13 Dec Why the Us Should Legalize Illicit Drugs
Why mass incarceration cannot be blamed on the war on drugs (2017). The title is self-explanatory. While it is impossible to predict exactly how drug use patterns would change in a regulated manufacturing and distribution system, the iron rules of prohibition are that 1) illicit markets are controlled by producers, not consumers, and 2) prohibition encourages the sale and use of stronger and more dangerous forms of drugs. Over the past four decades, three things have become clear. First, the war on drugs has not been won. Although a UN special session in 1998 aimed to create a “drug-free world” by 2008, illicit drugs are still available today in almost every city in the world. In fact, a 2013 article in the British Medical Journal found that between 1990 and 2007, the prices of heroin, cocaine, and cannabis in the United States dropped by more than 80 percent, while their purity increased. The situation is similar with Europe and Australia. Finally, what would happen to major suppliers of illicit drugs if restrictions on the commercial sale of these drugs were lifted in some or all major markets? Would trafficking organizations adapt and become legal businesses or turn to other illegal businesses? What would happen to the countries of origin? Would they benefit, or would new producers and manufacturers suddenly emerge elsewhere? Such questions have not even been systematically asked, let alone seriously studied. Ending the misery caused by drug trafficking requires full legalization – legalizing the production, transportation and sale of currently illegal drugs – not just decriminalization.
The biggest obstacle to reform is uncertainty about how a legal market works. One option would be the unconditional and unregulated legalization of all currently illegal drugs. This would allow children to go to a store for a candy bar and a bag of heroin. Obviously, this is a terrible idea. It is questionable whether and to what extent an unregulated legal drug market would be an improvement over what we currently have – an unregulated illicit market. However, due to the conflicting nature of the studies and the fact that the majority of them are limited to marijuana research in a handful of states, it is extremely difficult to determine the impact of legalizing all drugs at the national level. Proponents of legalization admit that consumption would likely increase, but counter that it is not clear that the increase would be very large or time-consuming, especially if legalization were paired with appropriate public education programs. They, too, cite historical evidence to support their claims, noting that opium, heroin, and cocaine use had already begun to decline before prohibition went into effect, that alcohol consumption did not suddenly increase after prohibition was repealed, and that the decriminalization of cannabis use in 11 U.S. states in the 1970s did not lead to a dramatic increase in their use.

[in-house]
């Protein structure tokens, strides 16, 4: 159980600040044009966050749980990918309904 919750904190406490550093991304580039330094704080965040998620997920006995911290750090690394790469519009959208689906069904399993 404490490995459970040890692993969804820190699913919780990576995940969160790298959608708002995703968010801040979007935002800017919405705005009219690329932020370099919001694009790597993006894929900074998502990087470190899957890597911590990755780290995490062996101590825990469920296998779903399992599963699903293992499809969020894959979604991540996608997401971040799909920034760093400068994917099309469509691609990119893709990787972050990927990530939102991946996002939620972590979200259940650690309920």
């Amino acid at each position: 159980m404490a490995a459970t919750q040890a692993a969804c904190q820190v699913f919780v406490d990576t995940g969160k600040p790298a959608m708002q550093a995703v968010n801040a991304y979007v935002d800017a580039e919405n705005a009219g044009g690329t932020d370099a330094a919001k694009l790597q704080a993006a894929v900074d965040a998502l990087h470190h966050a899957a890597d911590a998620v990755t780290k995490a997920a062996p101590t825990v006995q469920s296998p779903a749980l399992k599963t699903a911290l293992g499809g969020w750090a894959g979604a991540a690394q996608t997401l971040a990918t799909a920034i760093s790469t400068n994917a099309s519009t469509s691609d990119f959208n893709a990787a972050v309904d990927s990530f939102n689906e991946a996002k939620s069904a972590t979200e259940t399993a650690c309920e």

Some also point to the legal sale of cannabis products through regulated outlets in the Netherlands, which also does not appear to have significantly encouraged consumption by Dutch nationals. Opinion polls showing that most Americans would not rush to try previously banned drugs that suddenly became available are also being used to bolster the case for legalization. The legalization of all drugs is just the beginning of a compassionate drug policy (2021). This is a great pro-article in favor of legalizing all drugs that includes an interview with a Columbia University professor. None of this should deter further analysis of drug legalization. In particular, a rigorous assessment of a set of hypothetical regulatory regimes against a common set of variables would clarify their potential costs, benefits and trade-offs. In addition to the rigour required in any future discussion of the alternative to legalization, such an analysis could foster the same level of scrutiny of current drug control programs and policies. With the situation deteriorating in the United States and abroad, there is no better time for a fundamental reassessment of whether our current responses to this problem are sufficient to meet the likely challenges. Second, the war on drugs cannot be won. People take drugs in the hope of feeling joy and relieving their distress. These desires do not disappear.
People who want drugs are also not deterred by criminal sanctions: a 2014 Interior Ministry report found “no clear link between a country`s tough enforcement against drug possession and the level of drug use in that country.” .